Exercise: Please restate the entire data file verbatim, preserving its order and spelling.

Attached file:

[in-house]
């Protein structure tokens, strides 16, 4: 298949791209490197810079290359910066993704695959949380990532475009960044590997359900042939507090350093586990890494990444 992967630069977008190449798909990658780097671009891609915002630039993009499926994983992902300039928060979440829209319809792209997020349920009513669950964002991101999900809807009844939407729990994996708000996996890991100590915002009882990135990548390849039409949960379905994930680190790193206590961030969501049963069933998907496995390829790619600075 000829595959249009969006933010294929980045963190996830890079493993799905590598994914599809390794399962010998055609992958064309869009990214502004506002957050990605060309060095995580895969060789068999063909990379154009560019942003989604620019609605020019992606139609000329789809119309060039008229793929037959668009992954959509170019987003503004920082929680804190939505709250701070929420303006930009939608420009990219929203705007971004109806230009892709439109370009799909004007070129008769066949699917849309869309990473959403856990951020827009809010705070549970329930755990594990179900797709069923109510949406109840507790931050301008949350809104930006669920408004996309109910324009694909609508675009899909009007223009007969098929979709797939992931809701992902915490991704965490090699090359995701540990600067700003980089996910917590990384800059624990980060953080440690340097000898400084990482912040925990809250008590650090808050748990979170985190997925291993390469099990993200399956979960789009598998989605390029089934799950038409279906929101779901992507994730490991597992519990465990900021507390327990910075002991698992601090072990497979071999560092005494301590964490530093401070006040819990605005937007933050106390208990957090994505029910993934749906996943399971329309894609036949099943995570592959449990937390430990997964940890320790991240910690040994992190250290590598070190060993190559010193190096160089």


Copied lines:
[in-house]
């Protein structure tokens, strides 16, 4: 298949791209490197810079290359910066993704695959949380990532475009960044590997359900042939507090350093586990890494990444 992967630069977008190449798909990658780097671009891609915002630039993009499926994983992902300039928060979440829209319809792209997020349920009513669950964002991101999900809807009844939407729990994996708000996996890991100590915002009882990135990548390849039409949960379905994930680190790193206590961030969501049963069933998907496995390829790619600075 000829595959249009969006933010294929980045963190996830890079493993799905590598994914599809390794399962010998055609992958064309869009990214502004506002957050990605060309060095995580895969060789068999063909990379154009560019942003989604620019609605020019992606139609000329789809119309060039008229793929037959668009992954959509170019987003503004920082929680804190939505709250701070929420303006930009939608420009990219929203705007971004109806230009892709439109370009799909004007070129008769066949699917849309869309990473959403856990951020827009809010705070549970329930755990594990179900797709069923109510949406109840507790931050301008949350809104930006669920408004996309109910324009694909609508675009899909009007223009007969098929979709797939992931809701992902915490991704965490090699090359995701540990600067700003980089996910917590990384800059624990980060953080440690340097000898400084990482912040925990809250008590650090808050748990979170985190997925291993390469099990993200399956979960789009598998989605390029089934799950038409279906929101779901992507994730490991597992519990465990900021507390327990910075002991698992601090072990497979071999560092005494301590964490530093401070006040819990605005937007933050106390208990957090994505029910993934749906996943399971329309894609036949099943995570592959449990937390430990997964940890320790991240910690040994992190250290590598070190060993190559010193190096160089």